Use Case: 

Union lightens the load for Delve Bio

The company

Less than a year since Delve Bio spun out from UC San Francisco, it’s already creating a buzz with an innovative diagnostic platform to speed diagnosis of infectious diseases. Its test applies metagenomic next-generation sequencing to analyze all the nucleic acids in a patient sample to sniff out bacteria, fungi, parasites and viruses simultaneously.

The technique, used to diagnose meningitis and encephalitis from samples of cerebrospinal fluid, was initially developed at UCSF, said Brian O’Donovan, head of bioinformatics and computational biology. Now Delve is applying the technique to identify the presence of the entire gamut of infectious disease much faster than traditional methods, using a single sample of cerebrospinal fluid.

The technique, used to diagnose meningitis and encephalitis from samples of cerebrospinal fluid, was initially developed at UCSF, said Brian O’Donovan, head of bioinformatics and computational biology. Now, as an exclusive licensee of the technology, Delve is aiming to modernize and scale the technology so more patients have access to a single test that can screen for the entire gamut of infectious organisms at once. This is opposed to the current paradigm where clinicians order several tests to screen for specific viruses, fungi, bacteria and other infections; often, each targets only a single organism or a small panel of pathogens.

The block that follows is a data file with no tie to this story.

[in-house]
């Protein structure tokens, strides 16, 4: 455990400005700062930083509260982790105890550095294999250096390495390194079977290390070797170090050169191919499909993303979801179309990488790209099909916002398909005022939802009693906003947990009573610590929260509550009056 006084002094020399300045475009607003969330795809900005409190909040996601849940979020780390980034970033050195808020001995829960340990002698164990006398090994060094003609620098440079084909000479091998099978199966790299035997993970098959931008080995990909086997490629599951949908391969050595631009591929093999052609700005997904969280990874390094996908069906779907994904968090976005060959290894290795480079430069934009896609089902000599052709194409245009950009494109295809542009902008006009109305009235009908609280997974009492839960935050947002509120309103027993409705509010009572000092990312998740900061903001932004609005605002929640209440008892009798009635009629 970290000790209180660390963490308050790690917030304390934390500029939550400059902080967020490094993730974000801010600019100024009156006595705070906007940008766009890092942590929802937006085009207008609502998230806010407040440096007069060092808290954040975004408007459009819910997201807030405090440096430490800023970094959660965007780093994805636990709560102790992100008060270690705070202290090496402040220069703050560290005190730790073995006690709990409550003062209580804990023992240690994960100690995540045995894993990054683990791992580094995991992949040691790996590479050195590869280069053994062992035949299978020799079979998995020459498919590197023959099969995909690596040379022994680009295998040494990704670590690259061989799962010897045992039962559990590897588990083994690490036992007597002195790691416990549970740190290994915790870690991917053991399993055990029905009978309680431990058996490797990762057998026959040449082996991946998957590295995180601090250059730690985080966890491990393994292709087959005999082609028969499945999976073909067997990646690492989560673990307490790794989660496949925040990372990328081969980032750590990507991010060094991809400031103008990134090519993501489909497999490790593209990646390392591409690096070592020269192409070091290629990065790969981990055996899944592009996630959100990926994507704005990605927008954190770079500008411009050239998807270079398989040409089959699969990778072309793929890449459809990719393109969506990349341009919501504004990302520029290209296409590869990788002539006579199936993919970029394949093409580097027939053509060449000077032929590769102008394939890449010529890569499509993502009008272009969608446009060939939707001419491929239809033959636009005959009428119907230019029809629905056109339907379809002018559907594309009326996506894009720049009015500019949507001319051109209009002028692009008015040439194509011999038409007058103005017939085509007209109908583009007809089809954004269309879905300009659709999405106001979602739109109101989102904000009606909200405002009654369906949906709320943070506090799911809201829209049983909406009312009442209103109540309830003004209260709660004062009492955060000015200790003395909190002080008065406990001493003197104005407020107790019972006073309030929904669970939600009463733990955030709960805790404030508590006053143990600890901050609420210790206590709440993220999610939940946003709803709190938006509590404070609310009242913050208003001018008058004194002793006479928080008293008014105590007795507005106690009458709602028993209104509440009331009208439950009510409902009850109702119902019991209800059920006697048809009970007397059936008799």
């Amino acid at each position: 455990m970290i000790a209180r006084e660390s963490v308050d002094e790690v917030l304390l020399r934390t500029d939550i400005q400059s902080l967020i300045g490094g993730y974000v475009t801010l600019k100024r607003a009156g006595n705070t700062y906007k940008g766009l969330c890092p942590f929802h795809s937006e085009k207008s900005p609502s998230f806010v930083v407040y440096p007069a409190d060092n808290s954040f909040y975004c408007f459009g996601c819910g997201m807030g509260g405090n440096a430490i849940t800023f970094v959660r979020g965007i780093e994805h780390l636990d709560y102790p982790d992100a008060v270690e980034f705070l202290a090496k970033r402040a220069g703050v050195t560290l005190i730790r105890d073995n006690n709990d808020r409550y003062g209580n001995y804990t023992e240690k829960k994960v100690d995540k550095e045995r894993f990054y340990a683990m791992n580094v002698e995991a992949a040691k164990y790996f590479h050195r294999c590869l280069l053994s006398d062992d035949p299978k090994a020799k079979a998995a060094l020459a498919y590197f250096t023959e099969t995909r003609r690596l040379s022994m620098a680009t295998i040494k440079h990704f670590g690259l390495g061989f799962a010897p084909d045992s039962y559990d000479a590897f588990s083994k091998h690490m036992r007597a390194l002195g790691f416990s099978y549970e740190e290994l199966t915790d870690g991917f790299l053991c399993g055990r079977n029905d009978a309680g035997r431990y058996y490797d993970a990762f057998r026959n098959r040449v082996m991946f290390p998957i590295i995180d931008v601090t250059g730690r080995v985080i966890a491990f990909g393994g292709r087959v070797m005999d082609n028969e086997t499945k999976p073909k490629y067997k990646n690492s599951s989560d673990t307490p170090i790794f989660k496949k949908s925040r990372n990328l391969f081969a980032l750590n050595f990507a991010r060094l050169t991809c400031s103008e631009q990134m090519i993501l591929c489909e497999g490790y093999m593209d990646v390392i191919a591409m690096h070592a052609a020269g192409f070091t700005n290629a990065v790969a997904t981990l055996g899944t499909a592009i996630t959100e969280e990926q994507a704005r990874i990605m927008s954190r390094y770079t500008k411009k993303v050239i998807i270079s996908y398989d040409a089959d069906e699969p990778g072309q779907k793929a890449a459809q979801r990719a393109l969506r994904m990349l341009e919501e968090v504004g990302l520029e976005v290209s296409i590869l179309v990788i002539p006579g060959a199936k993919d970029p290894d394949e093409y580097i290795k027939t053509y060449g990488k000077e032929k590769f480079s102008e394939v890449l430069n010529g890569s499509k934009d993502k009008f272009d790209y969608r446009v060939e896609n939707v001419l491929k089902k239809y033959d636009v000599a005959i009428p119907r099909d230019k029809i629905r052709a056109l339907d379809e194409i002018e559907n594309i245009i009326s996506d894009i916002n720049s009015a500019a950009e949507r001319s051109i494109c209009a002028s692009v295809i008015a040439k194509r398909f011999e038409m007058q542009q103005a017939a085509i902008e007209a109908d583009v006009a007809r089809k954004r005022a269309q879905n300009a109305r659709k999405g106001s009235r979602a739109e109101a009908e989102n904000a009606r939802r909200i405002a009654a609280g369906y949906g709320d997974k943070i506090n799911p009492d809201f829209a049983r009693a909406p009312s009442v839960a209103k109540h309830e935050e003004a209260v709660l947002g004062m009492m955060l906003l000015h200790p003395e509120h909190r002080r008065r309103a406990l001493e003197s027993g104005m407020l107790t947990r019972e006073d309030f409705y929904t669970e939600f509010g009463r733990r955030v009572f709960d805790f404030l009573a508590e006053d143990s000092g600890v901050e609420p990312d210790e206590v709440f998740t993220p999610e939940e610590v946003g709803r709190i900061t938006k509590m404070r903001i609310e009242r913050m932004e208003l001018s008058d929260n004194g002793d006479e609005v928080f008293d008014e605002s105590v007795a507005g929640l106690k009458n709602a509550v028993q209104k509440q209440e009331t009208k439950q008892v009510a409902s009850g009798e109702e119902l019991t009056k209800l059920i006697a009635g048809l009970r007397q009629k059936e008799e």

The challenge

O’Donovan said robust, auditable workflow management is essential to achieve the precision the process requires.

“There’s very little nucleic acid in a milliliter of someone’s spinal fluid,” he explained. “So the assay itself is very sensitive. We’re using picogram-level amounts of nucleic acid, so we have to amplify those to get enough material to then load onto a sequencer. And that unbiased amplification also gives you a very good idea of what’s going on in the lab. We need to be able to confidently and accurately adjudicate which sequences are derived from the sample and which are potential artifacts from the assay or environment. It’s a typical signal and noise problem.”